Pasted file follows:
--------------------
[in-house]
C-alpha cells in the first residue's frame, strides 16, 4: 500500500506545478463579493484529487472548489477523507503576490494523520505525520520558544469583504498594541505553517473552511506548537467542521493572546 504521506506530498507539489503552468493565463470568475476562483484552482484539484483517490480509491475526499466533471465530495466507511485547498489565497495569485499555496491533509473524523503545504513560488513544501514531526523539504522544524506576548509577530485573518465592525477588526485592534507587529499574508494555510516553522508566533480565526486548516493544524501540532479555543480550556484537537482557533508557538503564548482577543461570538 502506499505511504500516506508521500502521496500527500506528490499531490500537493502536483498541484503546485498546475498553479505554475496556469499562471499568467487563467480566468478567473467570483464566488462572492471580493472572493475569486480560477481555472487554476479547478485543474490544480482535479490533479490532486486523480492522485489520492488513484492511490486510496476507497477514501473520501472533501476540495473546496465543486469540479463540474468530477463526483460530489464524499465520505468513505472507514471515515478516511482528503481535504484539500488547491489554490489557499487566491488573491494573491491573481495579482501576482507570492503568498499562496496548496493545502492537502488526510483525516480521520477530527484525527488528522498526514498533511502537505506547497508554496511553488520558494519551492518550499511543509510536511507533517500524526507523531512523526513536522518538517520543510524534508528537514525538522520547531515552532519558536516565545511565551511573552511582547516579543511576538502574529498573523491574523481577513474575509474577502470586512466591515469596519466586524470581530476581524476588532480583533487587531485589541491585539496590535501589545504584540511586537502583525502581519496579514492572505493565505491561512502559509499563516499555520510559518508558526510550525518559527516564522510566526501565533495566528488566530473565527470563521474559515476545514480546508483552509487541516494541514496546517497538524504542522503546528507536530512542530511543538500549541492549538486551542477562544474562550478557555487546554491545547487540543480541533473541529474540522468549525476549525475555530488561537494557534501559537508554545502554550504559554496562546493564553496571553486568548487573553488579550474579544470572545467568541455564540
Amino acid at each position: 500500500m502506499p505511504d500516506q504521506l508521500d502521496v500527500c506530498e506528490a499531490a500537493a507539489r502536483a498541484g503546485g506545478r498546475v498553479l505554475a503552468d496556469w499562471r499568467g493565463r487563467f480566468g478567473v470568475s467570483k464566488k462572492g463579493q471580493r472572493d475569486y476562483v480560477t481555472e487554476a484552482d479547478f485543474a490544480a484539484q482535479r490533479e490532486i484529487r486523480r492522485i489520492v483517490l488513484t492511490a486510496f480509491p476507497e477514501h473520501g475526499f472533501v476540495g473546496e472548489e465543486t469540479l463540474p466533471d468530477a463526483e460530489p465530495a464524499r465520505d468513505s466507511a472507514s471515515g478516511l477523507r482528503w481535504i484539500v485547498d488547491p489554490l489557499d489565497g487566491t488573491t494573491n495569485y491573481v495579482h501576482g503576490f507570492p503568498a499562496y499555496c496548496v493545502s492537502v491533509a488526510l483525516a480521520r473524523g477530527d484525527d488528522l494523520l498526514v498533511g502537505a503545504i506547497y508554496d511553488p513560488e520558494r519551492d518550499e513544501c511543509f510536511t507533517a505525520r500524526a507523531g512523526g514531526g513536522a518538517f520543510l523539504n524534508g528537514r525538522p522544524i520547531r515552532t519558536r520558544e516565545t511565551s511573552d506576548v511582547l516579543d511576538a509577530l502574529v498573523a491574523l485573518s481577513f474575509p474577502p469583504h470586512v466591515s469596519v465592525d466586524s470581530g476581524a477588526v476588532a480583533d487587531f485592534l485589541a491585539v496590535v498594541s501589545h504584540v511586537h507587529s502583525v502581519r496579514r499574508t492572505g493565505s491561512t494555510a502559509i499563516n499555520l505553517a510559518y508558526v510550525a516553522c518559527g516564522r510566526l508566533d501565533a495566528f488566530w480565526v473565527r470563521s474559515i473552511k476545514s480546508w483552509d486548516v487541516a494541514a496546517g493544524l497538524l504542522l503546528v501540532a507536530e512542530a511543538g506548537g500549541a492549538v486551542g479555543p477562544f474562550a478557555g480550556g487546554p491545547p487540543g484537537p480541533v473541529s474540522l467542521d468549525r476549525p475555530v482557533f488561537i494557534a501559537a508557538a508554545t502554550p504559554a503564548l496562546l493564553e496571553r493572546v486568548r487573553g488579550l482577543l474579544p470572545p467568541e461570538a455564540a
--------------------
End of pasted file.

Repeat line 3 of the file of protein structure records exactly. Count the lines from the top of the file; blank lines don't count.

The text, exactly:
Amino acid at each position: 500500500m502506499p505511504d500516506q504521506l508521500d502521496v500527500c506530498e506528490a499531490a500537493a507539489r502536483a498541484g503546485g506545478r498546475v498553479l505554475a503552468d496556469w499562471r499568467g493565463r487563467f480566468g478567473v470568475s467570483k464566488k462572492g463579493q471580493r472572493d475569486y476562483v480560477t481555472e487554476a484552482d479547478f485543474a490544480a484539484q482535479r490533479e490532486i484529487r486523480r492522485i489520492v483517490l488513484t492511490a486510496f480509491p476507497e477514501h473520501g475526499f472533501v476540495g473546496e472548489e465543486t469540479l463540474p466533471d468530477a463526483e460530489p465530495a464524499r465520505d468513505s466507511a472507514s471515515g478516511l477523507r482528503w481535504i484539500v485547498d488547491p489554490l489557499d489565497g487566491t488573491t494573491n495569485y491573481v495579482h501576482g503576490f507570492p503568498a499562496y499555496c496548496v493545502s492537502v491533509a488526510l483525516a480521520r473524523g477530527d484525527d488528522l494523520l498526514v498533511g502537505a503545504i506547497y508554496d511553488p513560488e520558494r519551492d518550499e513544501c511543509f510536511t507533517a505525520r500524526a507523531g512523526g514531526g513536522a518538517f520543510l523539504n524534508g528537514r525538522p522544524i520547531r515552532t519558536r520558544e516565545t511565551s511573552d506576548v511582547l516579543d511576538a509577530l502574529v498573523a491574523l485573518s481577513f474575509p474577502p469583504h470586512v466591515s469596519v465592525d466586524s470581530g476581524a477588526v476588532a480583533d487587531f485592534l485589541a491585539v496590535v498594541s501589545h504584540v511586537h507587529s502583525v502581519r496579514r499574508t492572505g493565505s491561512t494555510a502559509i499563516n499555520l505553517a510559518y508558526v510550525a516553522c518559527g516564522r510566526l508566533d501565533a495566528f488566530w480565526v473565527r470563521s474559515i473552511k476545514s480546508w483552509d486548516v487541516a494541514a496546517g493544524l497538524l504542522l503546528v501540532a507536530e512542530a511543538g506548537g500549541a492549538v486551542g479555543p477562544f474562550a478557555g480550556g487546554p491545547p487540543g484537537p480541533v473541529s474540522l467542521d468549525r476549525p475555530v482557533f488561537i494557534a501559537a508557538a508554545t502554550p504559554a503564548l496562546l493564553e496571553r493572546v486568548r487573553g488579550l482577543l474579544p470572545p467568541e461570538a455564540a